We have covered the major features and capabilities of SIEM and Log Management tools, so now let’s discuss architecture and deployment models. Each architecture addresses a specific issue, such as coverage for remote devices, scaling across hundreds of thousands of devices, real-time analysis, or handling millions of events per second. Each has advantages and disadvantages in analysis performance, reporting performance, scalability, storage, and cost.

There are four models to discuss: ‘flat’ central collection, hierarchical, ring, and mesh. As a caveat, none of these deployment models is mutually exclusive. Some regions may deploy a flat model, but send information up to a central location via a hierarchy. These are not absolutes, just guidelines to consider as you design your deployment to solve the specific use cases driving your project.


The original deployment model for SIM and log management platforms was a single server that collected and consolidated log files. In this model all log storage, normalization, and correlation occurs within a central appliance. All data collection methods (agent, flow, syslog, etc.) are available, but data is always stored in the same central location.

A flat model is far simpler to deploy. All data and policies reside in a single location, so there are no policy or data synchronization issues. But of course ultimately a flat central collection model is limited in scalability, processing, and the quantity of data it can manage. A single installation provides a fixed amount of processing and storage, and reporting becomes progressively harder and slower as data sets grow. Truth be told, we only see this kind of architecture for “checkbox compliance”, predominately for smaller companies with modest data collection needs.

The remaining models address the limitations of this base architecture.


In the Ring model – or what Mike likes to call the Moat – you have a central SIEM server ringed by many log collection devices. Each logger in the ring is responsible for collecting data from event sources. These log archives are also used to support distributed reporting. The log devices send a normalized and filtered (so substantially reduced) stream of events to the master SIEM device. The SIEM server sitting in the middle is responsible for correlation of events and analysis. This architecture was largely designed to address scalability limitations with some SIEM offerings. It wasn’t cost effective to scale the SIEM engine to handle mushrooming event traffic, so surrounding the SIEM centerpiece with logging devices allowed it to analyze the most critical events while providing a more cost-effective scaling mechanism.

The upside of this model is that simple (cheaper) high-performance loggers do the bulk of the heavy lifting, and the expensive SIEM components provide the meat of the analysis. This model addresses scalability and data management issues, while reducing the need to distribute code and policies among many different devices.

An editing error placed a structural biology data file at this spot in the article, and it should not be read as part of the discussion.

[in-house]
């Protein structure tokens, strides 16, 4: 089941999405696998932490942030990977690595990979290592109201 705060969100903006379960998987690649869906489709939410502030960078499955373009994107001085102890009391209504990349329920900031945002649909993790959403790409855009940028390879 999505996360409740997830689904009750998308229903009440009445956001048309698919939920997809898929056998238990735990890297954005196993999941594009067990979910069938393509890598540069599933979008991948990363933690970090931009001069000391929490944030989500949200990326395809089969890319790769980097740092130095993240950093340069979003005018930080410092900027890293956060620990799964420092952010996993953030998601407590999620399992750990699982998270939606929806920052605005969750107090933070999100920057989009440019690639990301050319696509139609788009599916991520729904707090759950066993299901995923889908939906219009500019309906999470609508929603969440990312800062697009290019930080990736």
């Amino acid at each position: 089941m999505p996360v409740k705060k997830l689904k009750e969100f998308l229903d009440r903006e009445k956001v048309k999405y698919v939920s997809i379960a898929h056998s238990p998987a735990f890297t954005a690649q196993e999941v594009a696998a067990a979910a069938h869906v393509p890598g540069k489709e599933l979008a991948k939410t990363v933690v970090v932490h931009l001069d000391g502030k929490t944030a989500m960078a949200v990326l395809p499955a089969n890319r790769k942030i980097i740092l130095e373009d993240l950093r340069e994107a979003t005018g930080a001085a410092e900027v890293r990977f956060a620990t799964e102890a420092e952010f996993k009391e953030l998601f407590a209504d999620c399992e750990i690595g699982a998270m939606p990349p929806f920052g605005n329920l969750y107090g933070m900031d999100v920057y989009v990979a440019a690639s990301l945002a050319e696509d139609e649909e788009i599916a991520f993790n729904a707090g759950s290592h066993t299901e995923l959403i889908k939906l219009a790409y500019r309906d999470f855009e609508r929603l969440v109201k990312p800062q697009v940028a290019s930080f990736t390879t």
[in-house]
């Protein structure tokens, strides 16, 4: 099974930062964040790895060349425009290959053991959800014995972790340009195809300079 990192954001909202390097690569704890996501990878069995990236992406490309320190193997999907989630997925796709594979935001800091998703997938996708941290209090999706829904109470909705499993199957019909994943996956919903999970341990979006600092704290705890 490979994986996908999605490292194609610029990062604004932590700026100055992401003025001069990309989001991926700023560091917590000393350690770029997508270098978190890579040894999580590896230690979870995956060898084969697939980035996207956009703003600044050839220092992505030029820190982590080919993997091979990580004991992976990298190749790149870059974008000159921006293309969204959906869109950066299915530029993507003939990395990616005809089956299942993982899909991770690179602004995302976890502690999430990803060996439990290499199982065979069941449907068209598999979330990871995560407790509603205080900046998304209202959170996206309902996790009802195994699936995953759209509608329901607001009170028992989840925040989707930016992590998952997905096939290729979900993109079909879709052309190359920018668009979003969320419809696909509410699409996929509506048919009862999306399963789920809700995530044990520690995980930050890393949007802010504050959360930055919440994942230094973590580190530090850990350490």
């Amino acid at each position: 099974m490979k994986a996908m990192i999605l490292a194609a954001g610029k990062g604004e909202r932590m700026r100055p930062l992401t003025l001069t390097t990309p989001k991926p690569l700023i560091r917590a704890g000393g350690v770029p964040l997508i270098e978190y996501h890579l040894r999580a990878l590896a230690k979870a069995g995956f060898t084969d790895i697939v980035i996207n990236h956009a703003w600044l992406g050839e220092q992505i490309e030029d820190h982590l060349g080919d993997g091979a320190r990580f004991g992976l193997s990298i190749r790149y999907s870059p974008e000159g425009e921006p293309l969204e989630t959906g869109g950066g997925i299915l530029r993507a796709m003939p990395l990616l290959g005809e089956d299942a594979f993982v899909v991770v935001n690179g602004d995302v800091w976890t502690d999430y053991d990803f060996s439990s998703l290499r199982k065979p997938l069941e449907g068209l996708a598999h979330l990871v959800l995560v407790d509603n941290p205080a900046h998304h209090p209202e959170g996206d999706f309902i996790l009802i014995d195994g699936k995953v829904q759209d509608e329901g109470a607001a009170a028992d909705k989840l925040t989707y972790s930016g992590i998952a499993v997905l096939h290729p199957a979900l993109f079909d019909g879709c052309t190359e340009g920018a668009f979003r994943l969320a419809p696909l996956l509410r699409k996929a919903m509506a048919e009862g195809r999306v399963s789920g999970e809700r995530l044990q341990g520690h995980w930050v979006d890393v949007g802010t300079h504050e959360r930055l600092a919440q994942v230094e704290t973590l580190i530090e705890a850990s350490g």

There are a couple issues with the ring model. The biggest problem remains a lack of integration between the two systems. Management tools for the data loggers and the SIEM may be linked together with some type of dashboard, but you quickly discover the two-headed monster of two totally separate products under the covers. Similarly, log management vendors were trying to graft better analysis and correlation onto their existing products, resulting in a series of acquisitions that provided log management players with SIEM. Either way, you end up with two separate products trying to solve a single problem. This is not a happy “you got your chocolate in my peanut butter,” moment, and will continue to be a thorny issue for customers until vendors fully integrate their SIEM and log management offerings as opposed to marketing bandaids dashboards as integrated products.


The last model we want to discuss is the mesh deployment. The mesh is a group of interrelated systems, each performing full log management and SIEM functions for a small part of the environment. Basically this is a cluster of SIEM/LM appliances; each a functional peer with full analysis, correlation, filtering, storage, and reporting for local events. The servers can all be linked together to form a mesh, depending on customer needs.

While this model is more complex to deploy and administer, and requires a purpose-built data store to manage high-speed storage and analysis, it does solve several problems. For organizations that require segregation of both data and duties, the mesh model is unmatched. It provides the ability to aggregate and correlate specific segments or applications on specific subsets of servers, making analysis and reporting flexible. Unlike the other models, it can divide and conquer processing and storage requirements flexibly depending on the requirements of the business, rather than the scalability limitations of the product being deployed.

Each vendor’s product is capable implementing two or more of these models, but typically not all of them. Each product’s technical design (particularly the datastore) dictates which deployment models are possible. Additionally, the level of integration between the SIEM and Log Management pieces has an effect as well. As we said in our introduction, every SIEM vendor offers some degree of log management capability, and most Log Management vendors offer SIEM functions. This does not mean that the offerings are fully integrated by any stretch. Deployment and management costs are clearly affected by product integration or lack thereof, so make sure to do your due diligence in the purchase process to understand the underlying product architecture and the limitations and compromises necessary to make the product work in your environment.